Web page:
Nature has always been point of reference to art be it figural or abstract, plastic or flat. It is inextricably interwoven with virtually every piece of art at the level of texture, sounds or colors. This fact is acknowledged both by the context where Melanie Miller paints, and with the selection of what she paints.
Melanie’s studio is a small shed located on Eel Pie Island in West London. The spirit of the place can easily be sensed having in mind the fact that the Island is only reachable by boat or by foot, and that the first bridge was put in place in 1957. A true artists’ utopia, many would approve, especially its occupants. Eel Pie Island Art Studios are open to the public only twice a year, within the events called Artists' Open Studios.
All of the works carry complexity reminiscent of herbaria or fossil-like findings. Although they contain a simple, common place motives those paintings are, paradoxically, dense, and demanding to grasp. Through layers of paint and complex texture sublime quality emerges. But the Nature we are confronted with is not the nature of the Grand Canyon or something so large that exceed our capacity to comprehend. Yet, there is a metaphysical suspense to them.
The Natural History, as the very title of the show suggests, is the series of paintings with a well known iconography – flowers, insects, birds (see more about the bird studies at the Widewalls Collection Zadok). Those motives, prima facie “insignificant”, work as powerful vehicle of nostalgia. But nostalgia about what? Various things could be said in response. One of them may rely on the philosophical idea of “Unconcealment”, the idea that what entities are depends on the conditions that allow their manifestations. Those natural objects are the first objects we learn how to name or designate as children. Through them we are getting to realize distinction between things, between the One and the Many. It is only after acts of naming that our world becomes intelligible, and eventually multitudinous. This very initial events of naming lose their power by overuse of the pragmatical language in the complex society in which we happen to find ourselves in. Nostalgia about the authenticity of metaphysical experience, those original encounters through which we feel in the same time connectedness to the whole, as well as difference and identity (more about the Community Identity Stability) in respect to other entities, is captured in these works. The natural history here is a history of language, or correlatively, the paleontology of Being.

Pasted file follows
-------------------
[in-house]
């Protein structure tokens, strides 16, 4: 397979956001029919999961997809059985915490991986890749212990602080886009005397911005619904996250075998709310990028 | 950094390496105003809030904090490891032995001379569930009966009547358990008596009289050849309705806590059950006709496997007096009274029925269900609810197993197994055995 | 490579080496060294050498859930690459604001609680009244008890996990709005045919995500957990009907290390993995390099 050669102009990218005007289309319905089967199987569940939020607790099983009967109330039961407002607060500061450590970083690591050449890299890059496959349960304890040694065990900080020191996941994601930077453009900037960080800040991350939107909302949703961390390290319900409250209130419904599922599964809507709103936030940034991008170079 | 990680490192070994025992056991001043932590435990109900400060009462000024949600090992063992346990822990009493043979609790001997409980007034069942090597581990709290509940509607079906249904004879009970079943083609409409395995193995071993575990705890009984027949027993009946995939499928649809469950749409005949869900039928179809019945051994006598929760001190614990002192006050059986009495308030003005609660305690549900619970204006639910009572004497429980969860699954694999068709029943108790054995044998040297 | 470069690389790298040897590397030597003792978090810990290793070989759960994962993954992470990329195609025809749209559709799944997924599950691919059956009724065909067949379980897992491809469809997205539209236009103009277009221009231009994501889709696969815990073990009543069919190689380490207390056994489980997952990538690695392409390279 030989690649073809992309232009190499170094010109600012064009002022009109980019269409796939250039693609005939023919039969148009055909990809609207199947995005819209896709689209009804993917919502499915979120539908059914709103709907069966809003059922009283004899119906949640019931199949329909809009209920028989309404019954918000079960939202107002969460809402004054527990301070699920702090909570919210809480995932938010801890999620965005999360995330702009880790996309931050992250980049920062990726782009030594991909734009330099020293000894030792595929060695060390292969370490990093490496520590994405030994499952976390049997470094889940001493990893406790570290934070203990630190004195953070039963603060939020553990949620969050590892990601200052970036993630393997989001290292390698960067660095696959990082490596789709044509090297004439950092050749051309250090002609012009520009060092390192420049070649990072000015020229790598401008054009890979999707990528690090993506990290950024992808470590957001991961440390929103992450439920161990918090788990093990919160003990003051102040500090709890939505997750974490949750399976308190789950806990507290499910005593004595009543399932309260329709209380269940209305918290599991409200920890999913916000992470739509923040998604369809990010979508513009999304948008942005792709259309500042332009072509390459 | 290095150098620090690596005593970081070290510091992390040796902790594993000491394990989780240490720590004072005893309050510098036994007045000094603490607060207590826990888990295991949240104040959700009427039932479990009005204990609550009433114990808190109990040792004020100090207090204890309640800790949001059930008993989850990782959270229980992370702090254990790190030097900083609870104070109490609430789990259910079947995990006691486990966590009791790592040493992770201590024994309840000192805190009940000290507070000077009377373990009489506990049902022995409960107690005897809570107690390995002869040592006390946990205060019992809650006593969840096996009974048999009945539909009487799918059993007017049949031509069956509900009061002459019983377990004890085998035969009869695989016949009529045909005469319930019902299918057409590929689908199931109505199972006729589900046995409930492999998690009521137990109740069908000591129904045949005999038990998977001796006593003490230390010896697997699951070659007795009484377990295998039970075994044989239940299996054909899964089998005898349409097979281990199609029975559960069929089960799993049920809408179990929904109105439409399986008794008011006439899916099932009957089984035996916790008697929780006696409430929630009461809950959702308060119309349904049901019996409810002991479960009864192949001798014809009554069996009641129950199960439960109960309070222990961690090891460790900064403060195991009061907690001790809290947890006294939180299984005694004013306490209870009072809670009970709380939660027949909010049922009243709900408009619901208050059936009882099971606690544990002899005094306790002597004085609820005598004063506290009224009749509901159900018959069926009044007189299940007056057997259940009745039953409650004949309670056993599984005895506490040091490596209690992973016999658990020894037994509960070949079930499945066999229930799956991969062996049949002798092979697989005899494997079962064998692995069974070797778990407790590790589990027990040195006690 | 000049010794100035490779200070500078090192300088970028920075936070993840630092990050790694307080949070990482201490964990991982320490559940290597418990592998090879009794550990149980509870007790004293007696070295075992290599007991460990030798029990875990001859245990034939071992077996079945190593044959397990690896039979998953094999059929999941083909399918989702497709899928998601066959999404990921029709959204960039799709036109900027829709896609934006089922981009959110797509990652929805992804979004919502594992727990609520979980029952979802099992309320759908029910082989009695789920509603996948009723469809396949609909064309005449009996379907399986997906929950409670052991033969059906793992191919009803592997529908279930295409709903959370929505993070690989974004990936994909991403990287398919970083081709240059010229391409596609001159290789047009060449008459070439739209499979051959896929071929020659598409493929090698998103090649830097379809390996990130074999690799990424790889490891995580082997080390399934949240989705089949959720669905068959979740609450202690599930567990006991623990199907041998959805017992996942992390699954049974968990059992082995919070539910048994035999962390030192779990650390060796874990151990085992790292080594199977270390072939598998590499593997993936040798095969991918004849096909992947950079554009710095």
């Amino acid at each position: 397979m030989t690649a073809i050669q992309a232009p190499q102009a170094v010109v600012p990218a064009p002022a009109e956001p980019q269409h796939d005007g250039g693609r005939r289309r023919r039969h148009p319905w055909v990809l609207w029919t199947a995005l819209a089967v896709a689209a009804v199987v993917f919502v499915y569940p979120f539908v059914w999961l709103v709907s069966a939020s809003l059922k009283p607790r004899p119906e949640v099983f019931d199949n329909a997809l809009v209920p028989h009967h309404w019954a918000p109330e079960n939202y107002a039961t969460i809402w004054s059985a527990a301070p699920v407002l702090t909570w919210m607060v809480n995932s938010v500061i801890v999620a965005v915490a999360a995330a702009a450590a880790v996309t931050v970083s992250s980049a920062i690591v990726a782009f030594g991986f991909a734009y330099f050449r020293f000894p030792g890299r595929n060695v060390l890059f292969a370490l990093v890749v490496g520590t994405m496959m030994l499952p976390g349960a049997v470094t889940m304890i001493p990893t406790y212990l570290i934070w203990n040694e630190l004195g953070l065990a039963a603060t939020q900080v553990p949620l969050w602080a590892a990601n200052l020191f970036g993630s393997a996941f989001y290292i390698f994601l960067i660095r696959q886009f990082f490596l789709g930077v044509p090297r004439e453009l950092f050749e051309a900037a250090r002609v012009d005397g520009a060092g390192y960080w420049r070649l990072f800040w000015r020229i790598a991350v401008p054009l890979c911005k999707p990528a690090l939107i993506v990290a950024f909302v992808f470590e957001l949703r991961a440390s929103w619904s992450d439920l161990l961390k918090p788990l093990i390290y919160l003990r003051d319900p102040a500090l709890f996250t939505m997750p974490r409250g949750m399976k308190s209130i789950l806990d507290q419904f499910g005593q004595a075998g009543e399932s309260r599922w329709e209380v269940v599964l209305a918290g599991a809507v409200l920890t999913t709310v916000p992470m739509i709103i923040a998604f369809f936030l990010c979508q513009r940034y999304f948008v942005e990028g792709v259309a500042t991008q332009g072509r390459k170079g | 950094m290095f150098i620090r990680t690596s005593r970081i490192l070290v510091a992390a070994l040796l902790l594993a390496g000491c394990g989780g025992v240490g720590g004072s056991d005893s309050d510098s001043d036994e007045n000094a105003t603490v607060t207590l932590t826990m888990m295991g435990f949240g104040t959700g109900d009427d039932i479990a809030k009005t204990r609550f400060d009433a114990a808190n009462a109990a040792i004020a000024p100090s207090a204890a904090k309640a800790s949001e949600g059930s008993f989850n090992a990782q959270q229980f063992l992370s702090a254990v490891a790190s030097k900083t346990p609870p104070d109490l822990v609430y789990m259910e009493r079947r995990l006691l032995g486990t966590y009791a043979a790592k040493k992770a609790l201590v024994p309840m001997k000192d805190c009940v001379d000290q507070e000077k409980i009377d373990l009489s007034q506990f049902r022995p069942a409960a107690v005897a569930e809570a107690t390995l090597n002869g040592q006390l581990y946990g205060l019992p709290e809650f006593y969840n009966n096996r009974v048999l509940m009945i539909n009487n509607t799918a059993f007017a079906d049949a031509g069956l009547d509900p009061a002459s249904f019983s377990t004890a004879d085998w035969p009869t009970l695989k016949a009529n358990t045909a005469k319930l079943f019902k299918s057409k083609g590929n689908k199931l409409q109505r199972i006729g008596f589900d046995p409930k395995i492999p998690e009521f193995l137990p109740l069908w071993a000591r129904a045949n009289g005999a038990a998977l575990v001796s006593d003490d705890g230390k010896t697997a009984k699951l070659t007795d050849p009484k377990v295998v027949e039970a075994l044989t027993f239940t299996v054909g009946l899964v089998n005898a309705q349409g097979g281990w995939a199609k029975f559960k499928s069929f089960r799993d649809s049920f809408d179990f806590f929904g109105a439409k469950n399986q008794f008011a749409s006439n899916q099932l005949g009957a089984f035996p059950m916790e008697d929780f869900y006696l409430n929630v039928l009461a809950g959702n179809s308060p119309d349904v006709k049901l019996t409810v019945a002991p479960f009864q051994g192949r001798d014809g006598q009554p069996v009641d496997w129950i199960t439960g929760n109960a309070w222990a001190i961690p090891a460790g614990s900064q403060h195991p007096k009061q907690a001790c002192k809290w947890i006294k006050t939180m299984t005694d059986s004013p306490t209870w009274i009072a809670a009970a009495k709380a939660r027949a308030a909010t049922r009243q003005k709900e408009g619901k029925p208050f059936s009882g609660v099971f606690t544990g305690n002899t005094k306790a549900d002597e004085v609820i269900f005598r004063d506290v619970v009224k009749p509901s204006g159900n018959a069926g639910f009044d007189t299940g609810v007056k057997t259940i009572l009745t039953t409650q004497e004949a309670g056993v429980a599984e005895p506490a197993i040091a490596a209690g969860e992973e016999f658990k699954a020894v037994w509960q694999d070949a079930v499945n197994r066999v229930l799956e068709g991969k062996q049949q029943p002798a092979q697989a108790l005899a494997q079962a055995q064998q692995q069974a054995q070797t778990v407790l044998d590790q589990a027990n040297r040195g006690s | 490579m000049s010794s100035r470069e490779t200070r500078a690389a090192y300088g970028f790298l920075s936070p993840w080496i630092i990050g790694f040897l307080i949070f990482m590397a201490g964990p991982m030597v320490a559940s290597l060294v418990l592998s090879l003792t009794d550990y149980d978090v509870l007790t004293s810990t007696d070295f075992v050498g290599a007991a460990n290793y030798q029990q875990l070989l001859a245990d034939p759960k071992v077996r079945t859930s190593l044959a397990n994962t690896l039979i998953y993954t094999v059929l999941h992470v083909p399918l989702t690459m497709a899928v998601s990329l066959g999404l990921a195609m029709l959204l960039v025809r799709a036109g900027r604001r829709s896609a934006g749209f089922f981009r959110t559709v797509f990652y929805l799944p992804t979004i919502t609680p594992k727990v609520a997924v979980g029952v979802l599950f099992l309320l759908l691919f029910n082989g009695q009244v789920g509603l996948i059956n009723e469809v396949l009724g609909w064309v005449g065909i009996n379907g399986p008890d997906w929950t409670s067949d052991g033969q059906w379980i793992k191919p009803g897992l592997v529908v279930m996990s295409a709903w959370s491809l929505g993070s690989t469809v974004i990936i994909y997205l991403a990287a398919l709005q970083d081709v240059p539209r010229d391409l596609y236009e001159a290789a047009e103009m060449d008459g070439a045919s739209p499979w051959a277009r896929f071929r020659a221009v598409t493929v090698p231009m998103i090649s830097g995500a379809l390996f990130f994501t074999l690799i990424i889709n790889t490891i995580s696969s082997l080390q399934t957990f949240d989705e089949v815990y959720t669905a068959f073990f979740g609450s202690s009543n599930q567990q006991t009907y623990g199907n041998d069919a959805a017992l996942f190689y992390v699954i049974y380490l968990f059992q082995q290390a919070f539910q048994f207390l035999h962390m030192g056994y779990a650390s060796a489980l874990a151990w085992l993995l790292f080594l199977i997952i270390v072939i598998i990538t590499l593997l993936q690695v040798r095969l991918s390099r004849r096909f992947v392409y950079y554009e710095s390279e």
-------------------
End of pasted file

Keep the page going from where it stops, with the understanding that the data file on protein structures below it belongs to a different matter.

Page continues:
Staging an exhibition inspired by the artist's own studio and its natural environment has significance of its own. This show at the meta-level suggests a specific art theory that locates the essence of art in the processes and circumstances of its creation. Natural History “The Study of Plants and Animals through Observation” by Melanie Miller will be exhibited at the Long & Ryle Gallery in London from February 5 to March 6 2015. The works range between £350 and £2,400 (excluding VAT).
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